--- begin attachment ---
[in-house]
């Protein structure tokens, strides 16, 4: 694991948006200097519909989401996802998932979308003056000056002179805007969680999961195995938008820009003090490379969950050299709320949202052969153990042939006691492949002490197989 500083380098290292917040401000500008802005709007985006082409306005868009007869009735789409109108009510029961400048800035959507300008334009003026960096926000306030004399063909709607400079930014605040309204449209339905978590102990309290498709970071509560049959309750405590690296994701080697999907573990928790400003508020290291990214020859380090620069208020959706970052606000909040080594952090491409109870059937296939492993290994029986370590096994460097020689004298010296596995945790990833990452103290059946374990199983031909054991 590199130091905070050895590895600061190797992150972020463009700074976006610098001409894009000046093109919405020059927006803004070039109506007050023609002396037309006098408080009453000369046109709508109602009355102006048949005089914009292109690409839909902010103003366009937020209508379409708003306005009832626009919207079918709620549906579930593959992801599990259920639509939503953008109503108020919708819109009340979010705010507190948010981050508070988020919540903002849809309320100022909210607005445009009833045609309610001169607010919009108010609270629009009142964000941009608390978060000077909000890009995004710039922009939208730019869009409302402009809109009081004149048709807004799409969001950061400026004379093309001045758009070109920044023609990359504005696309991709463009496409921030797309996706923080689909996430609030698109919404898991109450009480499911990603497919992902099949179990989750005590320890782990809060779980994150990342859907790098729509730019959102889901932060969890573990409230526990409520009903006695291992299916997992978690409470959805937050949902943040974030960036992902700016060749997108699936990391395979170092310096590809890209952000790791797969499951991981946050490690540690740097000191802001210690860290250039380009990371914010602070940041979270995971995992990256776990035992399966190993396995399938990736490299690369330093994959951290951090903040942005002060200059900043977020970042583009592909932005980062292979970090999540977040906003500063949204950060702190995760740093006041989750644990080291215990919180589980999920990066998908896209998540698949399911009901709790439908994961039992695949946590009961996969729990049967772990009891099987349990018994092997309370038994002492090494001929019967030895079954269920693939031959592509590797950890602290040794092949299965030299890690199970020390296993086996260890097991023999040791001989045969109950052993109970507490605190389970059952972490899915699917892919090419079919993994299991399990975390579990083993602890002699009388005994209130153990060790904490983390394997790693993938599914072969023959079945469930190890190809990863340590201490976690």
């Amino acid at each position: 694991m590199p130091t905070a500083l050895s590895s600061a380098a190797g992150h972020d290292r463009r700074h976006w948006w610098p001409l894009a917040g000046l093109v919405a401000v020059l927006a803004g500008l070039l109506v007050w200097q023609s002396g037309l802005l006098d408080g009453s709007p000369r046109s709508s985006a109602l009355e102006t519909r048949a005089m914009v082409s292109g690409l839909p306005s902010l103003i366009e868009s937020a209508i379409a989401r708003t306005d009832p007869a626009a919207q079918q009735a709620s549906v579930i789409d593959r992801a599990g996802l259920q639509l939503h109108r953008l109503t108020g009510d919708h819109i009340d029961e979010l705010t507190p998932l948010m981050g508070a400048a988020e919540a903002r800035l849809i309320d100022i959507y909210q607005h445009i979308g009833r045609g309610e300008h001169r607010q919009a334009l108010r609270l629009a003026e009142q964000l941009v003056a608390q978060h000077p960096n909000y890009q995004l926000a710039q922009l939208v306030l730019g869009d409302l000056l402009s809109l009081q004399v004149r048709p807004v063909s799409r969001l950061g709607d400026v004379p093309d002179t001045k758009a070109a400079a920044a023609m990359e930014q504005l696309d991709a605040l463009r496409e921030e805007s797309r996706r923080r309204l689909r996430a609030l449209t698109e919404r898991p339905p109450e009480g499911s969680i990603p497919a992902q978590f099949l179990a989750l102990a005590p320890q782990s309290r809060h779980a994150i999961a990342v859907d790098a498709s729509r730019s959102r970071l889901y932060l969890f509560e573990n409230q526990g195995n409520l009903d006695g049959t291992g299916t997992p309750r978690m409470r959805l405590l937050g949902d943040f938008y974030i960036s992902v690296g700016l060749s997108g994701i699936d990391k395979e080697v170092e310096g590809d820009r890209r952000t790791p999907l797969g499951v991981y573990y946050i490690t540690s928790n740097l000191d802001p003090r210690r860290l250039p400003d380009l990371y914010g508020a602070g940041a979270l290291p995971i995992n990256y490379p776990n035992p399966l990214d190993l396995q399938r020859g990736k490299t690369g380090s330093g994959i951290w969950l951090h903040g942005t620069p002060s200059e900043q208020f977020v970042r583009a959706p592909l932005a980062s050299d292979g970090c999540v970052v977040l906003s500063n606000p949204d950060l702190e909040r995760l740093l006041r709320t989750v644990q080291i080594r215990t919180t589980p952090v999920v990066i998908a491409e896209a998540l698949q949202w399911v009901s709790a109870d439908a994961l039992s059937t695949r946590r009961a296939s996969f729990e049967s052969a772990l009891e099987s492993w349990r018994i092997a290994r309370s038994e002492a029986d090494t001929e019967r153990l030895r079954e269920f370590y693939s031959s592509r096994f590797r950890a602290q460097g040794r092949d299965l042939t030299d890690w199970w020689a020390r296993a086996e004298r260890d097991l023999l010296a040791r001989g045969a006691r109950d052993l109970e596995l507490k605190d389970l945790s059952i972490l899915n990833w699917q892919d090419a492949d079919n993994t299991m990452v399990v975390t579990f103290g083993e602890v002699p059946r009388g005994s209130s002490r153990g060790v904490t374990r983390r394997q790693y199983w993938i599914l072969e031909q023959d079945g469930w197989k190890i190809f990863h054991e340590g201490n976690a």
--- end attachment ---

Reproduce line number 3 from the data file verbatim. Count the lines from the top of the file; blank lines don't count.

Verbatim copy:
């Amino acid at each position: 694991m590199p130091t905070a500083l050895s590895s600061a380098a190797g992150h972020d290292r463009r700074h976006w948006w610098p001409l894009a917040g000046l093109v919405a401000v020059l927006a803004g500008l070039l109506v007050w200097q023609s002396g037309l802005l006098d408080g009453s709007p000369r046109s709508s985006a109602l009355e102006t519909r048949a005089m914009v082409s292109g690409l839909p306005s902010l103003i366009e868009s937020a209508i379409a989401r708003t306005d009832p007869a626009a919207q079918q009735a709620s549906v579930i789409d593959r992801a599990g996802l259920q639509l939503h109108r953008l109503t108020g009510d919708h819109i009340d029961e979010l705010t507190p998932l948010m981050g508070a400048a988020e919540a903002r800035l849809i309320d100022i959507y909210q607005h445009i979308g009833r045609g309610e300008h001169r607010q919009a334009l108010r609270l629009a003026e009142q964000l941009v003056a608390q978060h000077p960096n909000y890009q995004l926000a710039q922009l939208v306030l730019g869009d409302l000056l402009s809109l009081q004399v004149r048709p807004v063909s799409r969001l950061g709607d400026v004379p093309d002179t001045k758009a070109a400079a920044a023609m990359e930014q504005l696309d991709a605040l463009r496409e921030e805007s797309r996706r923080r309204l689909r996430a609030l449209t698109e919404r898991p339905p109450e009480g499911s969680i990603p497919a992902q978590f099949l179990a989750l102990a005590p320890q782990s309290r809060h779980a994150i999961a990342v859907d790098a498709s729509r730019s959102r970071l889901y932060l969890f509560e573990n409230q526990g195995n409520l009903d006695g049959t291992g299916t997992p309750r978690m409470r959805l405590l937050g949902d943040f938008y974030i960036s992902v690296g700016l060749s997108g994701i699936d990391k395979e080697v170092e310096g590809d820009r890209r952000t790791p999907l797969g499951v991981y573990y946050i490690t540690s928790n740097l000191d802001p003090r210690r860290l250039p400003d380009l990371y914010g508020a602070g940041a979270l290291p995971i995992n990256y490379p776990n035992p399966l990214d190993l396995q399938r020859g990736k490299t690369g380090s330093g994959i951290w969950l951090h903040g942005t620069p002060s200059e900043q208020f977020v970042r583009a959706p592909l932005a980062s050299d292979g970090c999540v970052v977040l906003s500063n606000p949204d950060l702190e909040r995760l740093l006041r709320t989750v644990q080291i080594r215990t919180t589980p952090v999920v990066i998908a491409e896209a998540l698949q949202w399911v009901s709790a109870d439908a994961l039992s059937t695949r946590r009961a296939s996969f729990e049967s052969a772990l009891e099987s492993w349990r018994i092997a290994r309370s038994e002492a029986d090494t001929e019967r153990l030895r079954e269920f370590y693939s031959s592509r096994f590797r950890a602290q460097g040794r092949d299965l042939t030299d890690w199970w020689a020390r296993a086996e004298r260890d097991l023999l010296a040791r001989g045969a006691r109950d052993l109970e596995l507490k605190d389970l945790s059952i972490l899915n990833w699917q892919d090419a492949d079919n993994t299991m990452v399990v975390t579990f103290g083993e602890v002699p059946r009388g005994s209130s002490r153990g060790v904490t374990r983390r394997q790693y199983w993938i599914l072969e031909q023959d079945g469930w197989k190890i190809f990863h054991e340590g201490n976690a």